It’s a pressure-packed holiday season for retail
As retailers scramble to compete with, and survive against, Amazon, contributor Evan Magliocca discusses how retail is evolving and the trends we can expect to see this holiday season.
The list of retailers plagued by store closures, bankruptcies, buyouts or very serious financial trouble is a who’s-who list of iconic brands that have fallen off their retail pedestals. This year has already proven to be a retail cull, and this holiday season will add more names to that list. It’s make-or-break for many, and the pressure, stress and urgency are palpable.
Retailers can anticipate more of the same when it comes to holiday discounting, as well as wild risks from some brands without much to lose. Here’s a closer look at what to expect:
It’s Amazon’s market share now
Not too long ago, retail was obsessively focused on how Amazon was eating into everyone else’s market share. Well, Amazon owns it now — the game is reversed. Every major retailer is going to be focused on how it can steal market share from Amazon this year.
And Amazon isn’t going to back down from that challenge.
Nike’s product rollout on Amazon portends even more major shakeups. Retail apparel is notably one of the few areas Amazon has struggled to gain traction, but that tide might be turning. If Nike’s relationship with Amazon expands, it could open the floodgates for other retailers that want to explore third-party operations with Amazon.
Amazon CEO Jeff Bezos always finds a way to surprise the industry. Many were surprised at the acquisition of Whole Foods Market, but it shouldn’t shock anyone if a holiday expansion of Amazon’s apparel line is in the works.
Walmart is one of the few brands that has held its own against Amazon. Walmart’s holiday response should directly compete with some of Amazon’s bigger initiatives, such as shipping — rivaling it in both speed and price.
Shopping options will also be highly marketed — reserve in store, buy online, pick up in store and ship from store will be consumer expectations for the major retailers.
Will it be enough to draw customers away from Amazon?
The promotional calendar is going haywire
If you’re a marketer, don’t expect to get much sleep. Promotional changes are coming fast and often. Everyone is going to play catch-up to the steepest discount yet again.
The build-up is also going to be quicker this year. Expect deeper discounts well before Black Friday as brands try to pick up margin earlier in the quarter before other brands start dropping prices.
Creative will take a backseat to urgency
Retail has made progress lately in expanding the creative purview. Lifestyle imagery is often focal, with toned-down promotions and more minimal lockups. That will disappear this holiday. Expect to see those grotesque, giant 40 percent, 50 percent, and even 60 percent off lockups in creative again.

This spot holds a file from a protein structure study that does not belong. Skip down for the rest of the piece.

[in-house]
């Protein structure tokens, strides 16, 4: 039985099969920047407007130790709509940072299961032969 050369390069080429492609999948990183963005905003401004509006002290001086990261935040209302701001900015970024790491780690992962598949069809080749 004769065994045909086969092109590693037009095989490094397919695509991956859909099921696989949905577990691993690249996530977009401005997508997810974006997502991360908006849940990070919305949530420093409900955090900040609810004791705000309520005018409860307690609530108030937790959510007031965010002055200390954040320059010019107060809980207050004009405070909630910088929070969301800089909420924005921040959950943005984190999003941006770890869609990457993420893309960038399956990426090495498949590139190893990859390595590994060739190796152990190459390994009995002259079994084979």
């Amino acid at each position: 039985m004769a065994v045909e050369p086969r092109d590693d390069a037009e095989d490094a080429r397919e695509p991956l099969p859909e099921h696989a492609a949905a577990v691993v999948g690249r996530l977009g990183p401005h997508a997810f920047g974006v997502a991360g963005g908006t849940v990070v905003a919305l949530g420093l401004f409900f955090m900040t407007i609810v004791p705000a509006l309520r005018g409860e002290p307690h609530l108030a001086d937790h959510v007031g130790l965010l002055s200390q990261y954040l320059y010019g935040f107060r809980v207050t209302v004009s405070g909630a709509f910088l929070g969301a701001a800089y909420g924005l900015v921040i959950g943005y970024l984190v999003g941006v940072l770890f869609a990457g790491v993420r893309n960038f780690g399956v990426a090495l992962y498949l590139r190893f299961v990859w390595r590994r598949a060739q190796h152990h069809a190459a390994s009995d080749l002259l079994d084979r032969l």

The urgency to pick up every dollar is going to dictate this year’s creative, not branding, lifestyle or any other measure of creative ingenuity.
It’s not necessarily rational to think the bigger number is flat-out more effective, but rationality isn’t in play. At the end of the day, people respond to promotions — it might denigrate the brand long-term, but survival is measured in quarters right now, not years or decades.
Innovative shopping experiences vs. customer service
Two areas are going to drive some very interesting shopping experiences: the urgency to drive store traffic and the advancement of immersive shopping experiences such as AR/VR and digital signage. A segment of retailers searching for a way to stop the bludgeoning of store traffic will invest heavily in those technologies to bring customers in the door.
While customers like more immersive experiences, it isn’t going to drive a large-scale change in foot traffic, though. Only service can do that. E-commerce is winning out because of convenience. To get people back in stores, brands need to increase service tailored to the individual customer experience.
The big winners will be…
Advertisers and publishers.
The competition for ad space — digital, print and television — is going to be cut-throat. Pressure from leadership to own the holiday season will push marketing attempts at owning the digital space, buying not only their relevant terms, but also those of their competitors to increase market share.
Even brands that are typically more cautious with the ad budget will need to take some risks to ensure that they don’t get drowned out by their competition. Expect advertising prices to skyrocket, and expect brands to be willing to pay the premium driven by their urgency to generate profit.
All of that adds up to some heavy coffers for advertising agencies and publishers.
Evolution driven by necessity
Some analysts say retail is dead. Others have their heads in the sand and say retail is fine; it’ll all work out long-term. The reality is that retail is evolving. Dire times of great need are what drive evolution — not times when everyone is sitting fat and happy on their profits. 2017 is a clear case of natural selection — survival of the fittest.
Innovate and adapt — or become extinct.